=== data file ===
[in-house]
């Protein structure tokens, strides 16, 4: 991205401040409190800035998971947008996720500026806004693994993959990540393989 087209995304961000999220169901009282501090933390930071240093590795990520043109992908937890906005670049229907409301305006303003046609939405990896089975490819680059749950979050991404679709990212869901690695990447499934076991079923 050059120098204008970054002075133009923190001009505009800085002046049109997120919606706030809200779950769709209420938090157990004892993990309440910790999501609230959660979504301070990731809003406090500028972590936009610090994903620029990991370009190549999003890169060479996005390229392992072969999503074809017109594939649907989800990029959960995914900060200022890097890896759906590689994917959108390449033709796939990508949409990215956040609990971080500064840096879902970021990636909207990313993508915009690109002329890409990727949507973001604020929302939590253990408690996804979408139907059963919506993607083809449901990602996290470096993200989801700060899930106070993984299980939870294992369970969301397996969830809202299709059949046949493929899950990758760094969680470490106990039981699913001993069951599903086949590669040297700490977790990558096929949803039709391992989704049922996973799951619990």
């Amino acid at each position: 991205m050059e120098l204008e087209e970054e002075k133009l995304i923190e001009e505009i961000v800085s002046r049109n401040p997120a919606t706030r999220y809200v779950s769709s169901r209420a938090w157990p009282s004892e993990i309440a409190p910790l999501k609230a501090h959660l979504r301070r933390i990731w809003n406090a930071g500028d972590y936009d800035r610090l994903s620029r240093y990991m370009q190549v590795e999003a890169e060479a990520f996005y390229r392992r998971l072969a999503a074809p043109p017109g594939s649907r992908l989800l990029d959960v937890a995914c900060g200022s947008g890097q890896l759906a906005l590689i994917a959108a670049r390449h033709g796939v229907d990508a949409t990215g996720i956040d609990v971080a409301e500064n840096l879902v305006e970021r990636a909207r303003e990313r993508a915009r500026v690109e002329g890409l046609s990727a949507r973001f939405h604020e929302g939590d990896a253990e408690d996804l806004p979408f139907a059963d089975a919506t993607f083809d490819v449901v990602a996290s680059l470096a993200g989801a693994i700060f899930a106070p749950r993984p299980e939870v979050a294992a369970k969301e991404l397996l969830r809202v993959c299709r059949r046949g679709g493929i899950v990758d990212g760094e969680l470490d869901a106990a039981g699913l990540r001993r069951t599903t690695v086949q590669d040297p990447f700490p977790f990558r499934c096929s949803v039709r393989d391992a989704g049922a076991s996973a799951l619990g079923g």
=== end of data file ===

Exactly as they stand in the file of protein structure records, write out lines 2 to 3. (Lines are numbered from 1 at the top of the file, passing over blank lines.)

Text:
């Protein structure tokens, strides 16, 4: 991205401040409190800035998971947008996720500026806004693994993959990540393989 087209995304961000999220169901009282501090933390930071240093590795990520043109992908937890906005670049229907409301305006303003046609939405990896089975490819680059749950979050991404679709990212869901690695990447499934076991079923 050059120098204008970054002075133009923190001009505009800085002046049109997120919606706030809200779950769709209420938090157990004892993990309440910790999501609230959660979504301070990731809003406090500028972590936009610090994903620029990991370009190549999003890169060479996005390229392992072969999503074809017109594939649907989800990029959960995914900060200022890097890896759906590689994917959108390449033709796939990508949409990215956040609990971080500064840096879902970021990636909207990313993508915009690109002329890409990727949507973001604020929302939590253990408690996804979408139907059963919506993607083809449901990602996290470096993200989801700060899930106070993984299980939870294992369970969301397996969830809202299709059949046949493929899950990758760094969680470490106990039981699913001993069951599903086949590669040297700490977790990558096929949803039709391992989704049922996973799951619990």
């Amino acid at each position: 991205m050059e120098l204008e087209e970054e002075k133009l995304i923190e001009e505009i961000v800085s002046r049109n401040p997120a919606t706030r999220y809200v779950s769709s169901r209420a938090w157990p009282s004892e993990i309440a409190p910790l999501k609230a501090h959660l979504r301070r933390i990731w809003n406090a930071g500028d972590y936009d800035r610090l994903s620029r240093y990991m370009q190549v590795e999003a890169e060479a990520f996005y390229r392992r998971l072969a999503a074809p043109p017109g594939s649907r992908l989800l990029d959960v937890a995914c900060g200022s947008g890097q890896l759906a906005l590689i994917a959108a670049r390449h033709g796939v229907d990508a949409t990215g996720i956040d609990v971080a409301e500064n840096l879902v305006e970021r990636a909207r303003e990313r993508a915009r500026v690109e002329g890409l046609s990727a949507r973001f939405h604020e929302g939590d990896a253990e408690d996804l806004p979408f139907a059963d089975a919506t993607f083809d490819v449901v990602a996290s680059l470096a993200g989801a693994i700060f899930a106070p749950r993984p299980e939870v979050a294992a369970k969301e991404l397996l969830r809202v993959c299709r059949r046949g679709g493929i899950v990758d990212g760094e969680l470490d869901a106990a039981g699913l990540r001993r069951t599903t690695v086949q590669d040297p990447f700490p977790f990558r499934c096929s949803v039709r393989d391992a989704g049922a076991s996973a799951l619990g079923g």